Sunday, February 24, 2013

Nuke the Whales

Peace a Pizza
15 Mellor Avenue, Catonsville, MD

Let me begin this review with a mea culpa. One should never trust one's faded childhood memories over the present-day testimony of trusted friends and associates who have one's best interests at heart. Although People Who Would Know reported unfortunate incidents at the Catonsville Peace a Pizza and strongly discouraged us from trying it, I, in pursuit of a misguided nostalgia or the phantom of youthful innocence, insisted that it was a good idea to drive half an hour to Catonsville for this pizza. As a direct result of my actions, people ate pizza that was not particularly good. But that's how it is - this is the duty of Pizza Club, whose adherents bravely eat unknown pizza so that others may benefit from our experience, be it harrowing or exalted.

Some history: Peace a Pizza was founded in Rosemont, Pennsylvania, not far from where I grew up. There was some kind of vague hippie branding to it, although as far as I can discern, the business has no affiliations with the counterculture. I think they went for the hippie thing because they put green vegetables on their pies, which was novel at the time. This was probably like 1990 or so, when there was NO SUCH THING AS GOURMET PIZZA. Pizza was fast food. Pizza Hut and Dominoes were the big players. In a town like mine, there was also a crappy pizza parlor on every block, but as a kid you wanted the Domino's pizza, because they had TV commercials, and tasted like processed plasticine runoff. Peace a Pizza entered this food ecosystem with new ideas - put things like goat cheese, pesto, baked ziti, hamburgers, etc. on a pizza. It was zany! When they started opening franchise locations, the unifying theme was tie-dye and the neon sign that says, "Sorry We're Open." There was a location in Ardmore, PA, where me and my friends would hang out there and feel smarter than everyone else (unifying theme of my teen years). I remember the pizza being pretty good, but what do I know.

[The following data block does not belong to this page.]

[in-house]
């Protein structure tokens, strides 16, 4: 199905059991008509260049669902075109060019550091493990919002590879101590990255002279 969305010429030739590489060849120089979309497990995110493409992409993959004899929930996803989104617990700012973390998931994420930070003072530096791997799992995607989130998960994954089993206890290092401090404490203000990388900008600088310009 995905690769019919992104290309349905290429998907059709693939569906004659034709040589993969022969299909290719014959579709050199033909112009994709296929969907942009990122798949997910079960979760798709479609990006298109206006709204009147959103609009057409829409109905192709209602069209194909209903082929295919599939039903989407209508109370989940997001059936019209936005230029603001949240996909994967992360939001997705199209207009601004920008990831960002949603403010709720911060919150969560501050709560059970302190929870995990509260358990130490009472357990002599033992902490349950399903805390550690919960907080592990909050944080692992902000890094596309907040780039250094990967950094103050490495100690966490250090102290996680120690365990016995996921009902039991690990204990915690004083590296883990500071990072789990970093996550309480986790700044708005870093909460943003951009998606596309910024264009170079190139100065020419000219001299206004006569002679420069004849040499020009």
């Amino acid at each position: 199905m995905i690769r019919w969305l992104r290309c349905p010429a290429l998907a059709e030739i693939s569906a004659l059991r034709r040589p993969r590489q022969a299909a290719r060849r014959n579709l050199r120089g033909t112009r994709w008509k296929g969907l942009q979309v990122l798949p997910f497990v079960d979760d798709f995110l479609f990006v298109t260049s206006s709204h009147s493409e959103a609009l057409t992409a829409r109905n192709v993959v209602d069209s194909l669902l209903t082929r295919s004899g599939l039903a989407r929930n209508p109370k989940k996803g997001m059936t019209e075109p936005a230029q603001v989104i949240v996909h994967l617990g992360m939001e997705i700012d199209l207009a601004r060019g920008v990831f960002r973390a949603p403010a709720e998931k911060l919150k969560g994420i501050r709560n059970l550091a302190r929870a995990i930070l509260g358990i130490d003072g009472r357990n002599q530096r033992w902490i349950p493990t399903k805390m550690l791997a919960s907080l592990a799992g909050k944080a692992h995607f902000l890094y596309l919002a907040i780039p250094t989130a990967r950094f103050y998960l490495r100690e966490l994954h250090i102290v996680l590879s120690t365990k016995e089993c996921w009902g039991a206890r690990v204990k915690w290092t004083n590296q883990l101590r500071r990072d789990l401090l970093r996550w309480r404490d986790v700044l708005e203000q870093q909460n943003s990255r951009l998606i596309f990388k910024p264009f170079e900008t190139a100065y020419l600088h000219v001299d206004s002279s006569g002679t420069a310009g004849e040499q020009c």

So they recently opened a Peace a Pizza franchise in Catonsville, which Pizza Club's Pennsylvania expatriates were keen to try out. Catonsville is pretty cool. It has a nice little main street area with music shops and bars and restaurants - would be very nice to walk around when not on a pizza mission. Peace a Pizza is positioned not on this historic main street, but around a corner in a boxy stucco building in the middle of a parking lot. It looks like a great place to take your kids after soccer.